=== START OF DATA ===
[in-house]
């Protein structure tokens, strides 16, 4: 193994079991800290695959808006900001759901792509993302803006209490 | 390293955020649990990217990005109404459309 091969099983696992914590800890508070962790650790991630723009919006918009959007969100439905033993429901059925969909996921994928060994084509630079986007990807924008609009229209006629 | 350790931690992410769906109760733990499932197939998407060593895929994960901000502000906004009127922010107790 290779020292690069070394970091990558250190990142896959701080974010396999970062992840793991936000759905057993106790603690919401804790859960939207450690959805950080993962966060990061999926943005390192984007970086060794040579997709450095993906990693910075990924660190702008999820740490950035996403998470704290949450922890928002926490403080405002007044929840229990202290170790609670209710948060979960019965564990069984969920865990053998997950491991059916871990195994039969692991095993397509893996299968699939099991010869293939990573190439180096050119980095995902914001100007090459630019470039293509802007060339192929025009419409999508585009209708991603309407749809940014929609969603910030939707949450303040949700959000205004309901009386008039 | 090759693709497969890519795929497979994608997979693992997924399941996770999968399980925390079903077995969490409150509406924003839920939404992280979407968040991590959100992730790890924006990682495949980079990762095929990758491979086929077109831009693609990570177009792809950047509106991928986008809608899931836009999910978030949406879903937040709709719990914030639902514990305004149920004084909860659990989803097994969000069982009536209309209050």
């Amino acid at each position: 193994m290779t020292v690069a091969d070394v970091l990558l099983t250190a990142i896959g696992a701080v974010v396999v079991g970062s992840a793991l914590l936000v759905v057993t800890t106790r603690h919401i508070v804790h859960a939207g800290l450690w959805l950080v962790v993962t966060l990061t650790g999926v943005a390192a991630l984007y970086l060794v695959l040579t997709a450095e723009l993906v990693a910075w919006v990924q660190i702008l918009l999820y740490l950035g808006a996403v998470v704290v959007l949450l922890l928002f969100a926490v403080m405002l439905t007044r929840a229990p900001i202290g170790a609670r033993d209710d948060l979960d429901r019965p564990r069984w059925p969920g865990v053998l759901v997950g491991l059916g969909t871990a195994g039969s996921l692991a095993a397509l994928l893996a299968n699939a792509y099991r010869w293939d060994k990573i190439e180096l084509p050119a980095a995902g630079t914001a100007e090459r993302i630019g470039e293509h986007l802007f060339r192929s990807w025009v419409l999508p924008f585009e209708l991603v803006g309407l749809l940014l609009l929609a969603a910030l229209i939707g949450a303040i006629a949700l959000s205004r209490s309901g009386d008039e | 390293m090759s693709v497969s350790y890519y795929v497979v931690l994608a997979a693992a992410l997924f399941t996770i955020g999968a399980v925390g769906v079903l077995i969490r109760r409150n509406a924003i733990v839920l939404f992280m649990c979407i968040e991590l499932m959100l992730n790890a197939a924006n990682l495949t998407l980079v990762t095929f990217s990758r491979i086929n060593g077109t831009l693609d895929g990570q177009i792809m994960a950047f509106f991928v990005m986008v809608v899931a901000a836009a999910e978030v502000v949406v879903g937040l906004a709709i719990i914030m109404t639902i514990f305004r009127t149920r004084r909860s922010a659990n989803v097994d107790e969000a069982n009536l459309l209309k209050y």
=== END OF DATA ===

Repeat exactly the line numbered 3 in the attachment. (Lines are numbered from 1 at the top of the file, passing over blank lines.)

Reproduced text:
């Amino acid at each position: 193994m290779t020292v690069a091969d070394v970091l990558l099983t250190a990142i896959g696992a701080v974010v396999v079991g970062s992840a793991l914590l936000v759905v057993t800890t106790r603690h919401i508070v804790h859960a939207g800290l450690w959805l950080v962790v993962t966060l990061t650790g999926v943005a390192a991630l984007y970086l060794v695959l040579t997709a450095e723009l993906v990693a910075w919006v990924q660190i702008l918009l999820y740490l950035g808006a996403v998470v704290v959007l949450l922890l928002f969100a926490v403080m405002l439905t007044r929840a229990p900001i202290g170790a609670r033993d209710d948060l979960d429901r019965p564990r069984w059925p969920g865990v053998l759901v997950g491991l059916g969909t871990a195994g039969s996921l692991a095993a397509l994928l893996a299968n699939a792509y099991r010869w293939d060994k990573i190439e180096l084509p050119a980095a995902g630079t914001a100007e090459r993302i630019g470039e293509h986007l802007f060339r192929s990807w025009v419409l999508p924008f585009e209708l991603v803006g309407l749809l940014l609009l929609a969603a910030l229209i939707g949450a303040i006629a949700l959000s205004r209490s309901g009386d008039e | 390293m090759s693709v497969s350790y890519y795929v497979v931690l994608a997979a693992a992410l997924f399941t996770i955020g999968a399980v925390g769906v079903l077995i969490r109760r409150n509406a924003i733990v839920l939404f992280m649990c979407i968040e991590l499932m959100l992730n790890a197939a924006n990682l495949t998407l980079v990762t095929f990217s990758r491979i086929n060593g077109t831009l693609d895929g990570q177009i792809m994960a950047f509106f991928v990005m986008v809608v899931a901000a836009a999910e978030v502000v949406v879903g937040l906004a709709i719990i914030m109404t639902i514990f305004r009127t149920r004084r909860s922010a659990n989803v097994d107790e969000a069982n009536l459309l209309k209050y």